Managing Money and Debt | The Column
Money is one of the biggest stressors in all our lives. We always need more. We always want more. In order to live a comfortable life you need to have money. Money can’t buy happiness, but it sure can make your life easier, sometimes.
In 2018, MoneyAdvisor conducted a survey, where they found that 77% of Brits are stressed about money. According to the research, more than 3 in 4 people are stressed out because of money and debt. It’s not really surprising, especially given that we have gone through two recessions since 2000. For everybody of working age, that’s a lot to take in.
Money worries is one of the big reasons I sometimes find it hard to sleep. Payday will arrive and relief and happiness overcomes you. You’ve got money in your account; you can go out and do things! But then the bills and rent come out and you’re not left with much.
Does anyone else feel guilty about spending things? I know I do. Especially if I’ve got to pay off the latest credit card bill, or I’ve got a lingering amount on my Argos card that somehow doesn’t seem to go away.
I feel guilty for buying something on Amazon, when I think ‘damn, that £20 could have gone towards my savings!’ The thing is, this guilt is unfounded – why shouldn’t I buy things? Spending is, after all, what keeps the economy afloat. It’s the circle of life.
Life is expensive, but we shouldn’t beat ourselves up about having debt or for spending money. Your financial history should not be a moral definer, but often people feel trapped by it and feel shame.
Money worries can become overwhelming, but if you don’t keep on top of them they could spiral. Having your head in the sand won’t help you, so use trackers and budgets to help you reign in spending.
According to a 2019 survey, the average Brit doesn’t begin to worry about debt until it hits £6,012. The poll also found the average respondent had a total debt, excluding student loans and mortgages, of £6,936.
I began worrying before I got to the thousands, because I am just a natural worrier anyway. I used to have my head in the sand about spending; I would feel bad about being in my overdraft, but still wasn’t sure how to completely get out of it. We don’t talk about bad money habits, but we all have them, and we should all tackle them before they spiral.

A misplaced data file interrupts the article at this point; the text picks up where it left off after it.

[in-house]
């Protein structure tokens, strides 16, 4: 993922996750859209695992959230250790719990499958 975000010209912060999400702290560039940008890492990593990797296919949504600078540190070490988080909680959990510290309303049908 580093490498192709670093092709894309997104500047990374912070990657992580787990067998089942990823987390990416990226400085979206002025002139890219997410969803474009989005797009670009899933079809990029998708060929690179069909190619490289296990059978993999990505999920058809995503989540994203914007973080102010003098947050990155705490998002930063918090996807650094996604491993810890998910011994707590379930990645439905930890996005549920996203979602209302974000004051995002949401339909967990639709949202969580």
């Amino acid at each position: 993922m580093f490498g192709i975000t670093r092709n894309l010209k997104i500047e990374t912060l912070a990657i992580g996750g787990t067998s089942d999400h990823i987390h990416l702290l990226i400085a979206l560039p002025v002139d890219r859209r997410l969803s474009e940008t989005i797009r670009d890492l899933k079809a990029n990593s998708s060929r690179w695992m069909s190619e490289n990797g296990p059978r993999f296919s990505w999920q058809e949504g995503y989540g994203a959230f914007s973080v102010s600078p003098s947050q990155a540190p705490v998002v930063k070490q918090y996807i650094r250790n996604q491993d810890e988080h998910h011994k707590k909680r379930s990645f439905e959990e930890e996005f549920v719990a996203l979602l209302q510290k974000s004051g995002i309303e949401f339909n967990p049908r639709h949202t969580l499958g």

How can we stop feeling guilty about money? Well, first we have to not let money define us. You are not your salary. Just because you may be unemployed does not make you worthless. We’re all struggling out there, so be kinder to yourself. You’ll be okay. Everyone worries about money, and you’re not alone in that.
I am now in a better situation, since making a few changes to the way I view money.
What I learnt from this experience:
Saving a certain amount a month, and putting it into a separate saving account or ISA. If you can’t touch it, you can’t spend it.
As soon as your pay cheque comes in, pay off some of your debt. It will make you feel more in control.
Create a running tally of how much you owe, and every time you pay a bit off, amend your tally. It will you make you feel good to see the number going down.
Any money you have left over at the end of the month, use it to pay off more of the debt. You could save it, but by paying off your debts quicker, you’ll be paying less in the long run.
Create a budget. Seriously. This one is a no-brainer, yet so many of us don’t do it.
If you would like to submit a story, anonymously or under your name, please get in touch! You can fill out the contact form on the website or email email@example.com!